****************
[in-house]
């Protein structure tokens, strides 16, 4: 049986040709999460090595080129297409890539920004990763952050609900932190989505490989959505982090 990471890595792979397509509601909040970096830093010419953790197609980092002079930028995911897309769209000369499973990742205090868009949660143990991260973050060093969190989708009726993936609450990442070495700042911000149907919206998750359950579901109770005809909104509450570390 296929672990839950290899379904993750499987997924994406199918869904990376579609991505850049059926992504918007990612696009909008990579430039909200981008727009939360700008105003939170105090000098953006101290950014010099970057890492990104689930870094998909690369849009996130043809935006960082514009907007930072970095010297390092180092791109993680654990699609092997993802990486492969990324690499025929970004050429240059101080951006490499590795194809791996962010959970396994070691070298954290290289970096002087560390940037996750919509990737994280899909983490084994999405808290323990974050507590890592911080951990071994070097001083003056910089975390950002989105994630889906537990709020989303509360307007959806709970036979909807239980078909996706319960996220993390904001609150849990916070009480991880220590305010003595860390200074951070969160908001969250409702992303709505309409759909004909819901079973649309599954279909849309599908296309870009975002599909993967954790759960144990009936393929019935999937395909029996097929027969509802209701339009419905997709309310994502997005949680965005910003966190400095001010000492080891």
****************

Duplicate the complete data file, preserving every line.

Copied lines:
[in-house]
């Protein structure tokens, strides 16, 4: 049986040709999460090595080129297409890539920004990763952050609900932190989505490989959505982090 990471890595792979397509509601909040970096830093010419953790197609980092002079930028995911897309769209000369499973990742205090868009949660143990991260973050060093969190989708009726993936609450990442070495700042911000149907919206998750359950579901109770005809909104509450570390 296929672990839950290899379904993750499987997924994406199918869904990376579609991505850049059926992504918007990612696009909008990579430039909200981008727009939360700008105003939170105090000098953006101290950014010099970057890492990104689930870094998909690369849009996130043809935006960082514009907007930072970095010297390092180092791109993680654990699609092997993802990486492969990324690499025929970004050429240059101080951006490499590795194809791996962010959970396994070691070298954290290289970096002087560390940037996750919509990737994280899909983490084994999405808290323990974050507590890592911080951990071994070097001083003056910089975390950002989105994630889906537990709020989303509360307007959806709970036979909807239980078909996706319960996220993390904001609150849990916070009480991880220590305010003595860390200074951070969160908001969250409702992303709505309409759909004909819901079973649309599954279909849309599908296309870009975002599909993967954790759960144990009936393929019935999937395909029996097929027969509802209701339009419905997709309310994502997005949680965005910003966190400095001010000492080891």